While these steps help protect taxpayers from fraud and identity theft, they also result in stronger levels of review across all tax returns. For those claiming the Earned Income Tax Credit or the Additional Child Tax Credit, you will not see your refund before February 15. It’s all because of the Protecting Americans from Tax Hikes Act of 2015 (PATH Act).
The PATH Act was put into place to protect taxpayers from fraud and identity theft. The IRS has to hold refunds for taxpayers that claim the Earned Income Tax Credit or the Additional Child Tax Credit until mid-February to allow more time to verify income levels and other information claimed on these returns.
You can track your refund status using Where’s My Refund? on IRS.gov or through our mobile app, IRS2Go. You can also use our free Interactive Tax Assistant tool on IRS.gov, which asks a series of simple questions and provides answers about many tax law topics, including tax credits like EITC and ACTC, and general tax topics like filing requirements and dependents.
Your tax return is still being processed after 21 days.
If you received this message, your tax return is still being processed. We will provide a personalized refund date as soon as we determine one.
While there are many reasons why your tax return may still be processing, the most common are:
- Your tax return was incomplete and is being reviewed by the IRS.
- Your tax return was flagged for review by the IRS due to information on your tax return that doesn’t match the information provided by your employer or financial institution.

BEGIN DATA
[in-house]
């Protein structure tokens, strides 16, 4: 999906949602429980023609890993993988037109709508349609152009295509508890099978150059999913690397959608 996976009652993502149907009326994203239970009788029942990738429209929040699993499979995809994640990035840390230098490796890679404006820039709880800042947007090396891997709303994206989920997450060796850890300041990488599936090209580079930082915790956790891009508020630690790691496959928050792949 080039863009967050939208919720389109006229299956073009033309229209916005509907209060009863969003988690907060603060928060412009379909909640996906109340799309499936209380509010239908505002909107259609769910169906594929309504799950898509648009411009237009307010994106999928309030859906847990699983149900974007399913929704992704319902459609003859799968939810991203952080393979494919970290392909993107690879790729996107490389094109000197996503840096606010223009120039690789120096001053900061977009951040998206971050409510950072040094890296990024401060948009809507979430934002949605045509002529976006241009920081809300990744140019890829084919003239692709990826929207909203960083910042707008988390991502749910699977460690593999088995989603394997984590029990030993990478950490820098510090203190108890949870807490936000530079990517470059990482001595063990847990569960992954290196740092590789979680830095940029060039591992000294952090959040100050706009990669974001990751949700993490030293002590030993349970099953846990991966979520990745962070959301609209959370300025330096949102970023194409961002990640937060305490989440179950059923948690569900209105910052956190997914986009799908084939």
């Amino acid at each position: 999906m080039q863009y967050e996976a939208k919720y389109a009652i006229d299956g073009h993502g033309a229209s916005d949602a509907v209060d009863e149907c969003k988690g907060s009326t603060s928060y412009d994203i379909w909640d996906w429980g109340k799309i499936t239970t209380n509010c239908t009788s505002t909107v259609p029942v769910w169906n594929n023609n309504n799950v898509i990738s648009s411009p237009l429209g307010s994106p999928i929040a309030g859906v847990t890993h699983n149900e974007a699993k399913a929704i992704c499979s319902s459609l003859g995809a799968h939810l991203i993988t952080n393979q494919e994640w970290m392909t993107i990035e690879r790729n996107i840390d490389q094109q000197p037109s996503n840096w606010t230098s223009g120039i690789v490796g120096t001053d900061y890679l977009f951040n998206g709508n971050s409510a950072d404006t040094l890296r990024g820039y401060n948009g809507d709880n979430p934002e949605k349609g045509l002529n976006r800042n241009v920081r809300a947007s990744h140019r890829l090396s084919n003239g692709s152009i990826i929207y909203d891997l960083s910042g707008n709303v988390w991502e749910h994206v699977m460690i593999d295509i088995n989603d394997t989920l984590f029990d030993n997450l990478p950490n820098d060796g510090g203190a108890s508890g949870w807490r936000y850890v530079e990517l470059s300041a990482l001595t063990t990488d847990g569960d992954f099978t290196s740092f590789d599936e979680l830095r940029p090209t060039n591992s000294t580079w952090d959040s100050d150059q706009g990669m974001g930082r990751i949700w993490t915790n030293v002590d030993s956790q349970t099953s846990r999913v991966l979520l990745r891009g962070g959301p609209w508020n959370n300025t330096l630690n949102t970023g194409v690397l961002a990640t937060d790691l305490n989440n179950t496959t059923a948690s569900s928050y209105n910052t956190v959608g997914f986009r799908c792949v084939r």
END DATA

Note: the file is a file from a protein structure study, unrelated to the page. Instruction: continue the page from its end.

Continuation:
Your tax return is still being processed. A refund date will be provided when available in 2022
Suppose you filed your tax return electronically and requested a direct deposit refund. In that case, the IRS says that most taxpayers who file online will have their federal tax refunds deposited in less than 21 days from the time the IRS acknowledges receipt of their return. Most state tax refunds are issued within three weeks after the accepted e-filed federal return.
You can check on your federal refund status 24 hours after receiving an e-filed acknowledgment or four weeks after mailing a paper return by visiting the refund option on the IRS. You should also be able to check on your state refund status at your state’s revenue department website or by phone.
IRS tax return statuses
When the IRS begins to process your return, the status will read “being processed.” This means that they have everything they need from you, and now it is their turn to do what they need to do with your information before sending you your refund check or deposit. You should wait until they are done reviewing everything before getting excited about receiving an immediate update on your refund status.
How long does it take for a state tax refund? Each state has its processing times, although all states run on a similar timeline as the federal government.
If you filed electronically or mailed your return by January 31 (before the February 1 deadline) this year, you should be able to check your refund date using our Where’s My Refund? App around 24 hours after successful electronic filing or four weeks after mailing a paper return.
This year, taxpayers claiming certain credits, like the earned income credit or child tax credit, will not see their refunds early. Congress passed legislation requiring this delay to allow time to verify income levels and other information claimed on these returns.